From my personal experience, what helped me most is B12, to start with. I think I have been moderately low in B12 all my life, because my neuropathy started when I was 27 - although I didn't know what it was at the time, and doctors just ignored it! By the time I finally got it tested at 56, by a neurologist, my neuropathy was well advanced. She gave me a prescription for all the B vits, in varying amounts, but neglected to tell me that I would need to take them for the rest of my life. She then moved away and I never saw here again.

The next time I got it tested, I was 68, and had been reading on here, and realised my mistake. I had slowly been losing the lose of use in my right arm for some years, without realising it was connected. But, after quite a short time taking 5000 mcg sublingual methylcobalamin daily, with a B complex, my arm completely recovered. Too late for the neuropath in my lower legs and feet, alas, but not much I can do about that, now.

Same goes for magnesium. In my early thirties, I read about the benefits of magnesium so tried taking some. It did make me feel a lot better. (I should say I've probably been hypo since I was a small child, but only diagnosed with with Hashi's/hypo at the age of 55!) However, when I mentioned it to my doctor, he laughed in my face and more or less told me I was stupid, it couldn't possibly be making me feel better! And, I felt so stupid after that that I stopped taking it. Stupid me! I started taking it again after reading on here and realising that it wasn't stupid to take it, after all!

Despite being hypo for such a long time, I never suffered from constipation until I had to spend a couple of weeks in hospital in 2013, where they force-fed me PPIs. My bowels have never been the same since! But, magnesium has helped tremendously with that! Right from the first day. As has vit C. I wouldn't be without either of those.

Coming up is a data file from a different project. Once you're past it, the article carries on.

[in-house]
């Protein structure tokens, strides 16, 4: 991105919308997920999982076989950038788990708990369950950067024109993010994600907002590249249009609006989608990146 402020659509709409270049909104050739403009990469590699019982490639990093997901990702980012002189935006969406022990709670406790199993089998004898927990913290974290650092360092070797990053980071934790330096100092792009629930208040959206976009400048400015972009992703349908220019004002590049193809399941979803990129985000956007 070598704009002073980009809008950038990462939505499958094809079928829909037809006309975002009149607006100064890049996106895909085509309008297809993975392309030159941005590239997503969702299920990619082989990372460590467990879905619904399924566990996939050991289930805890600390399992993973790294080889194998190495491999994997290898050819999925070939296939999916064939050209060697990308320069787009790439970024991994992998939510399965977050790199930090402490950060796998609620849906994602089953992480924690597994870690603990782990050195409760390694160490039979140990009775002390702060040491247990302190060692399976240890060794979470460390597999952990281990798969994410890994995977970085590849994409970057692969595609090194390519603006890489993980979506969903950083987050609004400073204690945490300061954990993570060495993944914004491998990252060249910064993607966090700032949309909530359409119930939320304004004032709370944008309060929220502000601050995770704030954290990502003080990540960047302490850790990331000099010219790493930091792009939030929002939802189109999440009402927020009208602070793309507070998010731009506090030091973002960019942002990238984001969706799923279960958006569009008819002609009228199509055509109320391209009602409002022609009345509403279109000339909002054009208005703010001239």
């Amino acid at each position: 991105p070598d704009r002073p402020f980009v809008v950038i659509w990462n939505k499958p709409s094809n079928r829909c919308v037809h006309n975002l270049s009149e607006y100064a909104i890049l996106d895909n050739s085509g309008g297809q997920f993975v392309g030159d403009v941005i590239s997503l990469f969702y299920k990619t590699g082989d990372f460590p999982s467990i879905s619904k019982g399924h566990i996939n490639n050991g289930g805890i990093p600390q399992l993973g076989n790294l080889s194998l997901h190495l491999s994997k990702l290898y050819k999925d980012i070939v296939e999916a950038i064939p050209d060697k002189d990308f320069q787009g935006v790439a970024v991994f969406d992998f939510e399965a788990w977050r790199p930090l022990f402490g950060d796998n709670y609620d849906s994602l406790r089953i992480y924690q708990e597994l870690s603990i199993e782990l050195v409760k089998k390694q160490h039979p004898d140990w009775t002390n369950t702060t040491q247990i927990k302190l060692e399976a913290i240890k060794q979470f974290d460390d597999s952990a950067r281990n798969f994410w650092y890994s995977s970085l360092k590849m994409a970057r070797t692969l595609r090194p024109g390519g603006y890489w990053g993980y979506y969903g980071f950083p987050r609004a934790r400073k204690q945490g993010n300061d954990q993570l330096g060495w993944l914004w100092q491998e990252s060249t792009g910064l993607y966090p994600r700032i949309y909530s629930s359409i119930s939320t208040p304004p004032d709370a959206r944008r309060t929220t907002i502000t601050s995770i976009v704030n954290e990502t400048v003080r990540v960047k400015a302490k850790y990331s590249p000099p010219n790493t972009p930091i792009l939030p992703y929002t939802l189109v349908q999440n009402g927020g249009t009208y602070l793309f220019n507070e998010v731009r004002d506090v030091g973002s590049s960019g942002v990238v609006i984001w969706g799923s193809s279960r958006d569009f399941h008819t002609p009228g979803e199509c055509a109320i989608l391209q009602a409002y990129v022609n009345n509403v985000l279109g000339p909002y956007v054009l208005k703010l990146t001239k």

Iron is simple, I think I've always lacked iron but never been tested until I saw the light! And, I think it's the main reason I lost my hair - all of it - in one go! It sort of grew again but if my iron drops, so does my hair!

And, last in the list is zinc. My muscle pain disappeared almost over-night when I started taking zinc. I had been taking 6+ ibuprofen a day until that time. I rarely take any now.

Hope my experiences have helped a little. :)


I suggest you get your own Free T4 and Free T3 blood tests. We have two private labs. I shall give you some links below which will be informative:-

Blue Horizon and Medichecks have a selection of tests.

Low FT3 or T3 would indicate that you aren't converting T4 into sufficient T3. T4 is inactive and should convert to T3. T3 the only active thyroid hormone required in our millions of T3 receptor cells. Both FT4 and FT3 should be in the upper part of the range and the aim is a TSH of 1 or lower.

You should ask GP to test B12, Vit D, iron, ferritin and folate. We have to have them in the upper part of the ranges as deficiencies also cause symptoms.

If you have had a recent blood test, was it at the earliest possible, fasting (you can drink water) and allow a gap of 24 hours between last dose of levo and the test?


thanks for the replies, very helpful, so would we say that this would be a good test for me?

Thyroid Check



This profile contains all the tests included in the Thyroid Check Ultra (full thyroid profile with ferritin, folate, vitamin B12 and CRP-hs) as well as a vitamin D test.


11 tests included


Blood sample


1 day turnaround